Additionally, a basic parallel version of the MPDATA algorithm has been implemented and compared to the proposed adaptation. This version is based on applying the OpenMP API and using a set of compiler directives. For Intel Xeon Phi 7120P, the proposed adaptation allows us to accelerate computations more than 4 times in comparison to the basic version, while for the Intel CPUs this adaptation increases the performance about 3 times. It should be noted that the efficiency of our adaptation scheme will increase when all the MPDATA stages will be included into the code. At the same time, the efficiency of the basic parallel version will be at a similar level as for the four MPDATA stages.
9. Conclusions and Future Work
Using the Intel Xeon Phi coprocessor to accelerate computations in the 3D MPDATA algorithm is a promising direction for developing the efficient parallel implementation of the EULAG model. Rewriting the EULAG code, and replacing conventional HPC systems with heterogeneous clusters using accelerators such as Intel MIC, is a prospective way to improve the efficiency of using this model in practical simulations.
The main challenge of the proposed parallelization is to take advantage of multi-/manycore, vectorization, and cache reusing. For this aim, we propose the block version of the 3D MPDATA algorithm, based on combination of loop tiling and loop fusion techniques. Such an approach gives us the possibility to ease memory bounds by increasing the efficient cache reusing, and reducing the memory traffic associated with intermediate computations. Furthermore, the proposed method of reducing extra computation allows us to accelerate the MPDATA block version up to 4 times, depending on the platform used and size of the grid.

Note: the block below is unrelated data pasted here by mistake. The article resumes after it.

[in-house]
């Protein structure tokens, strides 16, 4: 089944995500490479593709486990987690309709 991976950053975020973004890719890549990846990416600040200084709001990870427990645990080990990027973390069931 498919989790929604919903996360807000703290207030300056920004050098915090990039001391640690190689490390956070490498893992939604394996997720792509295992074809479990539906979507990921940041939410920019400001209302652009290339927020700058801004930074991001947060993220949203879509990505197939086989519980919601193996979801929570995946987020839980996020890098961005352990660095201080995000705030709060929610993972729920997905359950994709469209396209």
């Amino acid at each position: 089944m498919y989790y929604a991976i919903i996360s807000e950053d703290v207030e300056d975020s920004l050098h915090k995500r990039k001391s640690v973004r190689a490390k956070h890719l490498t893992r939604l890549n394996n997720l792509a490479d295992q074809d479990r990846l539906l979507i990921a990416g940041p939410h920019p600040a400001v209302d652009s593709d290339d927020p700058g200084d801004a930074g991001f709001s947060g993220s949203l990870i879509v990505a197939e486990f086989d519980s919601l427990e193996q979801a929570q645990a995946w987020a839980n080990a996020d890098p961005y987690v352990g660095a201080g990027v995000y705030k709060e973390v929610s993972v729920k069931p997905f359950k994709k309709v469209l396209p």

Another method of improving the efficiency of the proposed block decomposition is the partitioning of available cores/threads into teams. Each team corresponds to a piece of the MPDATA grid and executes calculations according to the block decomposition strategy. It allows us to reduce intercache communication overheads due to communications between neighbour threads/cores, and their synchronizations. This method also increases opportunities for the efficient load distribution of MPDATA computations on available resources.
An appropriate distribution of calculations within teams of cores is crucial for optimizing the overall system performance. The purpose is to provide the trade-off between two coupled criteria: load balancing and intracache communication. Aiming at improving the load balancing within a team, the possibility of an undesirable effect of increasing the communication between cores/threads has to be taken into account.
In all the performed tests, the Intel Xeon Phi 7120P coprocessor gives the best performance results and executes the MPDATA algorithm almost 2 times faster than two Intel Xeon E5-2697 v2 CPUs, containing 24 cores totally. The proposed adaptation allows us to utilize both Intel Xeon Phi and Intel Xeon CPU computing resources. For Intel Xeon Phi 7120P, the proposed adaptation executes MPDATA computation 4 times faster than the basic version, while for the Intel CPU this adaptation increases the performance about 3 times. The multi-/manycore and vectorization features of the Intel MIC and Intel CPU play the leading role in the performance exploitation. The other important feature is a suitable selection of the block size, number of teams, number of threads per core, and an adequate thread placement onto physical cores. All these features have a significant impact on the sustained performance.
The achieved performance results provide the basis for further research on optimizing the distribution of the MPDATA calculation across all the computing resources of the Intel MIC architecture, taking into consideration features of its on-board memory, cache hierarchy, computing cores, and vector units. Additionally, the proposed approach requires us to develop a flexible data and task scheduler, supported by adequate performance models. Another direction of future work is adaptation of MPDATA to heterogeneous clusters with Intel MICs, with a further development and optimization of our code.
Conflict of Interests
The authors declare that there is no conflict of interests regarding the publication of this paper.
This work was supported by the Polish National Science Centre under Grant no. UMO-2011/03/B/ST6/03500 and by the Polish Ministry of Science and Education under Grant no. BS/MN-1-112-304/2013/P. The authors gratefully acknowledge the help and support provided by Jamie Wilcox from Intel EMEA Technical Marketing HPC Lab.